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Historic phrases from Crónica TV that Argentines use

Learn these historic phrases from Crónica TV and amaze your Argentine friends!

Crónica (now called Crónica HD) is one of the most popular TV news channels in Argentina.

It’s well known for its particular journalism style, tending to be a little bit yellow and bizarre at times, and its red breaking news screens, accompanied by the US military march ‘The Stars and Stripes Forever’.

Currently its coverages go from fights between neighbors over drug trafficking complaints, to people trying to retrieve their house from squatters, and even paranormal cases!

Along these years, Crónica has given us some of the most historic moments in the history of our TV.

And with that comes some phrases you should know to sound like a true Argentine!

Three historic phrases from Crónica TV

I recommend Crónica for students interested not only in the Argentine accent, but Spanish in general.

If we consider the scale fixed by the Common European Framework of Reference for Languages, which goes from A1 to C2, after C2 there would be Crónica.

Usually it’s easier to understand journalists because they speak and pronounce very clearly.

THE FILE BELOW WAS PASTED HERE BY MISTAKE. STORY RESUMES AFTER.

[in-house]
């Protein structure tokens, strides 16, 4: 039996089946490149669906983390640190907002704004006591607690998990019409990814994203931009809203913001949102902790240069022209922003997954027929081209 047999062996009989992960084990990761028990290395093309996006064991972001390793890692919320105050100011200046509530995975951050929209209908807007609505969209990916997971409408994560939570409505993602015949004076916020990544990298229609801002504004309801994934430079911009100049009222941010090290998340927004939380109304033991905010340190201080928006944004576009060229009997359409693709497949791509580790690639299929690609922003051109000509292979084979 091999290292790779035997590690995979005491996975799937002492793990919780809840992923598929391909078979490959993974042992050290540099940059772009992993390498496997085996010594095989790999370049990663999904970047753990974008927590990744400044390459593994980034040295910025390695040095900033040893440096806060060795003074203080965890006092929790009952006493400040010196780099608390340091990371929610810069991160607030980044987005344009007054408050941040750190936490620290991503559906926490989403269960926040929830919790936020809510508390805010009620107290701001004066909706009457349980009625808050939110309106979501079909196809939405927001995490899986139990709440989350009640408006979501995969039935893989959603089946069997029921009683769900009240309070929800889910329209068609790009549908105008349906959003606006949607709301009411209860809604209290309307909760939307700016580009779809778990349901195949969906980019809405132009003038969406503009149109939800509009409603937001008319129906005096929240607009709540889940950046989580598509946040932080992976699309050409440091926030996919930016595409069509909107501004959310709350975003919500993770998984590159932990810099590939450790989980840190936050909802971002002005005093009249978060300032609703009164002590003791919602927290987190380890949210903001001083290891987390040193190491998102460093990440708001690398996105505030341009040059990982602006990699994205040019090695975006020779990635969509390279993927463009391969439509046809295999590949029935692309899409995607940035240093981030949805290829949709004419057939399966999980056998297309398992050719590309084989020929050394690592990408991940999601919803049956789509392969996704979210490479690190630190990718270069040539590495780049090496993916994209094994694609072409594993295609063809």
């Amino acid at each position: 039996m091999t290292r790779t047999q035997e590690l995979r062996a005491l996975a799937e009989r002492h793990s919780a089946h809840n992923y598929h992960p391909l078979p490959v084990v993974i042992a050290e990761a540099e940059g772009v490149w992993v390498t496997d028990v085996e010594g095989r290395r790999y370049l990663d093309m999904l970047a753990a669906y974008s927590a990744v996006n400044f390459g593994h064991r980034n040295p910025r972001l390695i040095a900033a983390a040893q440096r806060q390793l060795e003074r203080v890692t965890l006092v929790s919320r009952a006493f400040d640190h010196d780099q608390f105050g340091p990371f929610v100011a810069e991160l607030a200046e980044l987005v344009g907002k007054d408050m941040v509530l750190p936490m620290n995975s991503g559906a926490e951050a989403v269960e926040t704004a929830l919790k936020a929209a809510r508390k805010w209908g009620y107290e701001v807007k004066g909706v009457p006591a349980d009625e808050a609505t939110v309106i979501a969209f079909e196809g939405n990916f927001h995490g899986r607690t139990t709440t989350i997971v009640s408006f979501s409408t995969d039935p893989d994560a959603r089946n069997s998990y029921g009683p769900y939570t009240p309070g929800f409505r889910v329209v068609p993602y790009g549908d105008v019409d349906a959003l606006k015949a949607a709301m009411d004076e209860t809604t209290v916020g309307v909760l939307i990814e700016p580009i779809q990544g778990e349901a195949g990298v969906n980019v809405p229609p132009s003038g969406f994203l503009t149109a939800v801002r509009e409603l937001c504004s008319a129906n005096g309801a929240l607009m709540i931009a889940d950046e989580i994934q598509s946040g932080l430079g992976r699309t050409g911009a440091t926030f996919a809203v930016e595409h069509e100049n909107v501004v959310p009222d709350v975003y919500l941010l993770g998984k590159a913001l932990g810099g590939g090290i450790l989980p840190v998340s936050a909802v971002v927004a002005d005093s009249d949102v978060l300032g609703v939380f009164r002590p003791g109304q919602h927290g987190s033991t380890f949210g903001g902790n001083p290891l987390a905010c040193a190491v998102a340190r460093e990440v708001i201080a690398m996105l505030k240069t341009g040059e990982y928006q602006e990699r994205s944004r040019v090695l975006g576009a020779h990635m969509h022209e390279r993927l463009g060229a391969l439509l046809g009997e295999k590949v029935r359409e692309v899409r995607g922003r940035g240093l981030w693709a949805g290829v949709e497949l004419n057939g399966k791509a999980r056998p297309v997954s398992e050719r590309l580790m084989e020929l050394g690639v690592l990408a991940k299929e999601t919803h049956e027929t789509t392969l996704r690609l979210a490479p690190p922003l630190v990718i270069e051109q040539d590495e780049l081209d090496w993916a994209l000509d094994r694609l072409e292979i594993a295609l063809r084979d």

But common people that appear on Crónica coverages don’t really care about your Spanish listening skills, so it will be a challenge!

Now let’s learn some of those historic phrases from Crónica TV. I will give you the context, meaning, and how you can use them in a conversation.

Are you ready? Let’s go!

‘Se están tirando con de todo

This reporter was covering a demonstration in Buenos Aires when he was caught in the middle of a clash between demonstrators and the police.

First, he was hit with a stone on his ankle. That’s why you can hear him moaning, trying to keep his mouth shut to not curse live.

While the demonstrators were throwing everything in their reach -stones, bottles, sticks, etc-, the police responded with tear-gas bullets.

In that context, the reporter said his iconic phrase: se están tirando con de todo.

Actually, con de todo is an ungrammatical structure. We can only wonder what he meant by that!

Tirar means ‘to throw’ and the pronoun se expresses a reciprocal action.

Con is a preposition that means ‘using something’. Demonstrators are using everything: stones, bottles, sticks, etc. Con todo would mean that.

But con is also used to show the way in which somebody does something. In that sense, con todo means with the maximum intensity.

The prepositional phrase de todo already expresses ‘all sorts of things’, so my guess is that this reporter meant ‘people are throwing everything at each other with the maximum intensity’.

In (Argentine) Spanish it sounds better!

Contexts in which you can use it

Besides using it in the context of a fierce demonstration, Argentines use it when there’s an argument between two or more people with a lot of criticisms and insults.

Here you can read many tweets of Argentine native speakers using it!

The building of Crónica TV in Buenos Aires - historic phrases from Crónica TV